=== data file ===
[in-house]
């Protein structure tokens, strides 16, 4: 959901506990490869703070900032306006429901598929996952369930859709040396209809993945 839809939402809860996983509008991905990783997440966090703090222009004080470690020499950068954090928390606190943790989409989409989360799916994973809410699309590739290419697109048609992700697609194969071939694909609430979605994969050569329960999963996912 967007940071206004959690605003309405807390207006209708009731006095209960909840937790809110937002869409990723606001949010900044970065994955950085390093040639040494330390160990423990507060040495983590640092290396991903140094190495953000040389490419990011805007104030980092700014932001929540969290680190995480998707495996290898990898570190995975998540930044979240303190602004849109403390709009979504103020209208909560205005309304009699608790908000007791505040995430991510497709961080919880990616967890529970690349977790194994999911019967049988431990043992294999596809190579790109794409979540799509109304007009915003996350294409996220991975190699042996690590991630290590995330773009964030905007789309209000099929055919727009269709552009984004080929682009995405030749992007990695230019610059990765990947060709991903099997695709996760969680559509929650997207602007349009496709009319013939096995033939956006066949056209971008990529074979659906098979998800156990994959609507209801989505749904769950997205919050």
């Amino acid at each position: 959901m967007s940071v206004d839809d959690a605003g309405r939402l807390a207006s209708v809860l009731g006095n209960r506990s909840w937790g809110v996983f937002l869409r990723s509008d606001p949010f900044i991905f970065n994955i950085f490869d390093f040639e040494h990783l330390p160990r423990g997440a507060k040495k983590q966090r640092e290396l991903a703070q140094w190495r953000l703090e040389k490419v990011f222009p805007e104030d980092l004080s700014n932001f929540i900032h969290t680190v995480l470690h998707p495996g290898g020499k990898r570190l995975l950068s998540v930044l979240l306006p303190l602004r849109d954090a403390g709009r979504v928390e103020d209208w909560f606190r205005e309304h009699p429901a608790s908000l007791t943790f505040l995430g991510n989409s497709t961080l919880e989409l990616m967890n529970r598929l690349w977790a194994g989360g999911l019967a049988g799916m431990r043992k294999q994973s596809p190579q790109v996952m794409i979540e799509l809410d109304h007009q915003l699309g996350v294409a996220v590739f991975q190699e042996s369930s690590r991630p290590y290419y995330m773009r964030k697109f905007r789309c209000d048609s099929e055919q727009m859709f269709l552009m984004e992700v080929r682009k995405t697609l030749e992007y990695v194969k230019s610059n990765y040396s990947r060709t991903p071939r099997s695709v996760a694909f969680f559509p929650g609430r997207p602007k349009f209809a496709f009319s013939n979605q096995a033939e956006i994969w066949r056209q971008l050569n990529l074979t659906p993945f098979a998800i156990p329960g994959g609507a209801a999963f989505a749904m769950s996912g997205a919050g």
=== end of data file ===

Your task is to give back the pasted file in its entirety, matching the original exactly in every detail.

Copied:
[in-house]
């Protein structure tokens, strides 16, 4: 959901506990490869703070900032306006429901598929996952369930859709040396209809993945 839809939402809860996983509008991905990783997440966090703090222009004080470690020499950068954090928390606190943790989409989409989360799916994973809410699309590739290419697109048609992700697609194969071939694909609430979605994969050569329960999963996912 967007940071206004959690605003309405807390207006209708009731006095209960909840937790809110937002869409990723606001949010900044970065994955950085390093040639040494330390160990423990507060040495983590640092290396991903140094190495953000040389490419990011805007104030980092700014932001929540969290680190995480998707495996290898990898570190995975998540930044979240303190602004849109403390709009979504103020209208909560205005309304009699608790908000007791505040995430991510497709961080919880990616967890529970690349977790194994999911019967049988431990043992294999596809190579790109794409979540799509109304007009915003996350294409996220991975190699042996690590991630290590995330773009964030905007789309209000099929055919727009269709552009984004080929682009995405030749992007990695230019610059990765990947060709991903099997695709996760969680559509929650997207602007349009496709009319013939096995033939956006066949056209971008990529074979659906098979998800156990994959609507209801989505749904769950997205919050």
């Amino acid at each position: 959901m967007s940071v206004d839809d959690a605003g309405r939402l807390a207006s209708v809860l009731g006095n209960r506990s909840w937790g809110v996983f937002l869409r990723s509008d606001p949010f900044i991905f970065n994955i950085f490869d390093f040639e040494h990783l330390p160990r423990g997440a507060k040495k983590q966090r640092e290396l991903a703070q140094w190495r953000l703090e040389k490419v990011f222009p805007e104030d980092l004080s700014n932001f929540i900032h969290t680190v995480l470690h998707p495996g290898g020499k990898r570190l995975l950068s998540v930044l979240l306006p303190l602004r849109d954090a403390g709009r979504v928390e103020d209208w909560f606190r205005e309304h009699p429901a608790s908000l007791t943790f505040l995430g991510n989409s497709t961080l919880e989409l990616m967890n529970r598929l690349w977790a194994g989360g999911l019967a049988g799916m431990r043992k294999q994973s596809p190579q790109v996952m794409i979540e799509l809410d109304h007009q915003l699309g996350v294409a996220v590739f991975q190699e042996s369930s690590r991630p290590y290419y995330m773009r964030k697109f905007r789309c209000d048609s099929e055919q727009m859709f269709l552009m984004e992700v080929r682009k995405t697609l030749e992007y990695v194969k230019s610059n990765y040396s990947r060709t991903p071939r099997s695709v996760a694909f969680f559509p929650g609430r997207p602007k349009f209809a496709f009319s013939n979605q096995a033939e956006i994969w066949r056209q971008l050569n990529l074979t659906p993945f098979a998800i156990p329960g994959g609507a209801a999963f989505a749904m769950s996912g997205a919050g």